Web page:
Louboutin has his competitors seeing red

French shoe designer, Christian Louboutin has secured victory in the European Court of Justice (ECJ), which will have his competitors seeing red, but not able to apply that colour to the soles of their shoes.

The designer registered the red soles as a trade mark for footwear in 2010 and more specifically for high-heeled shoes in 2013.  At first instance, the European Union’s advocate general said the red soles could not be protected as they relate to a shape (European trade mark law forbids the registration of shapes where they add substantial value to goods).  However, on Tuesday, the ECJ ruled that the trade mark wasn’t connected to the shape of the shoe, or more accurately the sole (as this would change with each different shoe), but rather the trade mark was the application of colour to a certain part of the shoe.

The mark does not relate to a specific shape of sole for high-heeled shoes since the description of that mark explicitly states that the contour of the shoe does not form part of the mark and is intended purely to show the positioning of the red colour covered by the registration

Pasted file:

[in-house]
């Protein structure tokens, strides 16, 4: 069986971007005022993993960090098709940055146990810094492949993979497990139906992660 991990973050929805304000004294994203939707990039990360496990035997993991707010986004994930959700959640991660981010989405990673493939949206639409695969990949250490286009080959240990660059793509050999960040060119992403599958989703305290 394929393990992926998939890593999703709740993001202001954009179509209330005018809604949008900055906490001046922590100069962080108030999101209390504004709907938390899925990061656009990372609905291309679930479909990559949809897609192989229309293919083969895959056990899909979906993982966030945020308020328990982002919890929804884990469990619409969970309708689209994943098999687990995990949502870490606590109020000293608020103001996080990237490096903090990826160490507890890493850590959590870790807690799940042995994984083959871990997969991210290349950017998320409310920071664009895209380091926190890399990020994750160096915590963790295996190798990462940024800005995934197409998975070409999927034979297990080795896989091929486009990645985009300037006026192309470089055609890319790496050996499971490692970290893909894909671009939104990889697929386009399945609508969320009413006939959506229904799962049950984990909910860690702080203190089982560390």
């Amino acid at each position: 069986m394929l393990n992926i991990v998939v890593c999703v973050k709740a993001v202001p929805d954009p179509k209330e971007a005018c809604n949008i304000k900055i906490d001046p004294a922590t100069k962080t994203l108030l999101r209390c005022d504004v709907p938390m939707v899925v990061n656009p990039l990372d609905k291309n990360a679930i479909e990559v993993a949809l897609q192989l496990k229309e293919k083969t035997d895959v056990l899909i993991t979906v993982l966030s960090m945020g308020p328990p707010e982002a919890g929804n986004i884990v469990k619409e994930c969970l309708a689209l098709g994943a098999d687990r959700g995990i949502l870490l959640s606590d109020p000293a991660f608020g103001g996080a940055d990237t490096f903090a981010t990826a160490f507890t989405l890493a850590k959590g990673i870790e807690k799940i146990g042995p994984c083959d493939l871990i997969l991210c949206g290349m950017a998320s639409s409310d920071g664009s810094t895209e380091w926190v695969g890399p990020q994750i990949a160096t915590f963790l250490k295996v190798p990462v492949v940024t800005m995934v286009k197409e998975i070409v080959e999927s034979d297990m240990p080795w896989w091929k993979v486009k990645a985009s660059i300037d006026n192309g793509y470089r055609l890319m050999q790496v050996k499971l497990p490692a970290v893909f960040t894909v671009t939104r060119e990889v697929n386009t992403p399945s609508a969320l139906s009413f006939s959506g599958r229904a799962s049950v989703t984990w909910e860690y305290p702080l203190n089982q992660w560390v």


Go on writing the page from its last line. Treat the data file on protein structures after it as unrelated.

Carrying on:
With this victory, the matter will be referred back to The Hague court, which is expected to confirm the validity of the red sole trade mark. The result is likely to secure Louboutin a monopoly for red-soled high heeled shoes and thereby preventing the sale of copycat versions of the famous red-soled high-heeled shoes.

In Australia, Louboutin has enjoyed a monopoly on the colour red as applied to the sole of a shoe since 3 February 2010 (Trade Mark No. 1352410).  It is a great example of how a specific shade of colour or combination of colours can be registered as a trade mark.

However, obtaining registration of a colour trade mark can be difficult and generally requires significant evidence of use demonstrating:

  1. the public has come to identify that colour as being synonymous with a particular good or service (unless it’s a particularly distinct colour combination and pattern);
  2. the colour alone is capable of distinguishing the good or service; and
  3. the colour is the trade mark – not a part of the goods or their packaging.

Take home points

  1. Colour is very effective in visually distinguishing your products from your competitors, if used properly.
  2. If you are considering the use of colour in the branding of your products, we highly recommend discussing this with us to ensure the correct strategy is adopted and you can secure a monopoly in that colour.

If you have further queries about how you can register a colour as a trade mark, please contact Mark Metzeling, our Intellectual Property team.

This article was written by Mark Metzeling, Special Counsel – Commercial and Intellectual Property and Cecilia Chau, Lawyer – Commercial. 

Image provided under creative commons licence CC BY-SA 3.0 by Arroser